Although we don't believe in timing the market or panicking over daily movements, we do like to keep an eye on market changes -- just in case they're material to our investing thesis.
Stocks finished essentially flat today on a day with no major economic reports, as investors continued to react to earnings reports coming in. The Dow Jones Industrial Average (DJINDICES:^DJI) finished up 8 points, or 0.05%. Meanwhile, the S&P 500 and Nasdaq made slightly larger gains as investors looked ahead to Janet Yellen's first remarks as the new chairwoman of the Federal Reserve tomorrow. The Fed's bond-buying taper has taken center stage in investors' minds, and the market is anxious to see whether Yellen will continue the taper as expected, in declining increments of $10 billion, or whether she will slow it down. Yellen will meet with lawmakers tomorrow to discuss the future of the country's monetary policy.
In stocks making news today, Barnes & Noble (NYSE:BKS) shares spiked 9% on reports that it will lay off staff in its Nook e-reader division. The struggling bookseller said reports in Business Insider that claimed it had fired its entire Nook engineering department were incorrect, but it did allow that it had let go of some employees. A spokeswoman said the company was "rationalizing" the division, which has gone from being viewed as a potential savior for the retailer to now an albatross in need of a turnaround or harvesting. Nook sales fell 60.5% during the holiday season, and the department is just one of many problems facing Barnes & Noble as readers turn to the Internet to get their books. Long-term investors would be better off ignoring today's gains, and waiting for a real sign of a turnaround, if it ever comes.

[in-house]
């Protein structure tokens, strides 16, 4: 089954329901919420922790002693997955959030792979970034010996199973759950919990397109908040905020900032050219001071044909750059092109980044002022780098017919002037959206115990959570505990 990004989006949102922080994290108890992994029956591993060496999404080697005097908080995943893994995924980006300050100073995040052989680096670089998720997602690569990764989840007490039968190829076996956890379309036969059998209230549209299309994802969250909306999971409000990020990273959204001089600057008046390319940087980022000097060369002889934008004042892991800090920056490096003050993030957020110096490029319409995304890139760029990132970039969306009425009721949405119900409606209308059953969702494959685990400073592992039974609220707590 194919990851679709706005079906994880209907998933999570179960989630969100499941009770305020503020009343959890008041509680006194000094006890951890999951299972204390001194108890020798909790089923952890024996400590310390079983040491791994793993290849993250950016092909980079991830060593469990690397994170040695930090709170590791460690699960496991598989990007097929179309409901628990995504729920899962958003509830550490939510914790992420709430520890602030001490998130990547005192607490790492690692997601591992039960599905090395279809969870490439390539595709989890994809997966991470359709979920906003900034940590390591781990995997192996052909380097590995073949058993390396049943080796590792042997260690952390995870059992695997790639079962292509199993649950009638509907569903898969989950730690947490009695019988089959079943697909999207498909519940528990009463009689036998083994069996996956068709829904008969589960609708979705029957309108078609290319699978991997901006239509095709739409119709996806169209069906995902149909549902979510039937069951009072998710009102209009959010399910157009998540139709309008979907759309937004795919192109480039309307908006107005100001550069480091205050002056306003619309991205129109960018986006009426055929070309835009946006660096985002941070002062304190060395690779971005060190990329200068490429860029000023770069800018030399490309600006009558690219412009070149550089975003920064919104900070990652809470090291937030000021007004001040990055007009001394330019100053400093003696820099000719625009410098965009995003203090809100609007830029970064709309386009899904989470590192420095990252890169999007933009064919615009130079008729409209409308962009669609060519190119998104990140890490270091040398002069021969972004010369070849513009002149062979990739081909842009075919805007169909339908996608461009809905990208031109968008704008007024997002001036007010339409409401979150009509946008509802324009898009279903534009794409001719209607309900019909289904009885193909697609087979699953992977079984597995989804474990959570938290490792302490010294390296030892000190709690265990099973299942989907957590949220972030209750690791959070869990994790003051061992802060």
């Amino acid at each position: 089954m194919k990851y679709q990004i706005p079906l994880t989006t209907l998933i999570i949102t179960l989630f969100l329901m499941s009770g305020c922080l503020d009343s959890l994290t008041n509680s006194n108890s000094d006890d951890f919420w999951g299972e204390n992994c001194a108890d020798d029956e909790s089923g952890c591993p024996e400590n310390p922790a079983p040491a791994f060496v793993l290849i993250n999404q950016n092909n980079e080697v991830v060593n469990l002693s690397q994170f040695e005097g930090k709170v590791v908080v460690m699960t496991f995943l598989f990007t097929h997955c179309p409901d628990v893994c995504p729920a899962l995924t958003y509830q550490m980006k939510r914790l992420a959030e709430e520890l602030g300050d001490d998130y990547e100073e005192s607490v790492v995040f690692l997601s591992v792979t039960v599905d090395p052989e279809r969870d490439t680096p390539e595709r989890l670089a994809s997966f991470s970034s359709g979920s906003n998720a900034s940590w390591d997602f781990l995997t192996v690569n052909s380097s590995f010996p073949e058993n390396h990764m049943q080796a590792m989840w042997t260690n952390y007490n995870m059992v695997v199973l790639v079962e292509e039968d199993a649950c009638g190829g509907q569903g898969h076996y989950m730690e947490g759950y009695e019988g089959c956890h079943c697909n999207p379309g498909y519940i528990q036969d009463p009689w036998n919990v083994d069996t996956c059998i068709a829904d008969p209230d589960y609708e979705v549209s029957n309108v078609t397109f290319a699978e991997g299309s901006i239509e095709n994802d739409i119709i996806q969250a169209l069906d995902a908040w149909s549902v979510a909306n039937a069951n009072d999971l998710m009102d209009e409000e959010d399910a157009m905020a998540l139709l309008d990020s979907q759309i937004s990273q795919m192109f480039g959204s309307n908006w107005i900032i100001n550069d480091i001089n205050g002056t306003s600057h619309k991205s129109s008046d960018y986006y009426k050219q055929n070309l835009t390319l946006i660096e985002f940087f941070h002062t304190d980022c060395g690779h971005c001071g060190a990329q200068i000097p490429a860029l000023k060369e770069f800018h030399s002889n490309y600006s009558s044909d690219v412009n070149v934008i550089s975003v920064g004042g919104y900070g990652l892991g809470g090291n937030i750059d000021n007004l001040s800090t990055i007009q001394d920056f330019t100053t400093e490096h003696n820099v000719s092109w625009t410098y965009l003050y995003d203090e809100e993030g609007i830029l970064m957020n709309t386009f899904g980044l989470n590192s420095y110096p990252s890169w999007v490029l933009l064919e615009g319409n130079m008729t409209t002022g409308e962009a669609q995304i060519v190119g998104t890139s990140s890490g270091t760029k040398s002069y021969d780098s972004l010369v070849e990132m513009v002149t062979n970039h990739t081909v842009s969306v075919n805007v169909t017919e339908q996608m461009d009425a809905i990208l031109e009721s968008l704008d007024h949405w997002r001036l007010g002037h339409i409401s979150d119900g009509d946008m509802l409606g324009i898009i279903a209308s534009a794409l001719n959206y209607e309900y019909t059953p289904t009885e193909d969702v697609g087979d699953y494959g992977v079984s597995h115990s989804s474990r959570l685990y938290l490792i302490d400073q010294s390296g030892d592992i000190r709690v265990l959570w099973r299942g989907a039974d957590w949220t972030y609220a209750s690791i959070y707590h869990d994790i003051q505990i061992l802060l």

Elsewhere, McDonald's (NYSE:MCD) continued to struggle as shares finished down 1.1%, after the fast-food chain reported January comps. Overall same-store sales were actually better than expected, improving 1.2% globally on flat guidance, but fell domestically by 3.3%. McDonald's recent troubles at home seem to have been magnified amid problems revamping its dollar menu and rolling out other menu items, and management cited bad weather and other broad-based challenges for the poor results at home.
After hours, shares of another food-maker were falling as well, as Annie's (NYSE: BNNY) was down 9% after an underwhelming third-quarter earnings report. The maker of organic food products including mac-and-cheese said sales improved 21.7% to $46.2 million, ahead of estimates at $45.9 million, while adjusted EPS grew just 8% to $0.17, a penny short of expectations. Annie's also scaled back EPS guidance for the full year from $0.93 to $0.92 on increasing cost pressure, below analyst estimates at $0.97. CEO John Foraker noted positive signs in accelerating consumption, but the high-priced stock will need to show stronger bottom-line growth to live up to investors' hopes.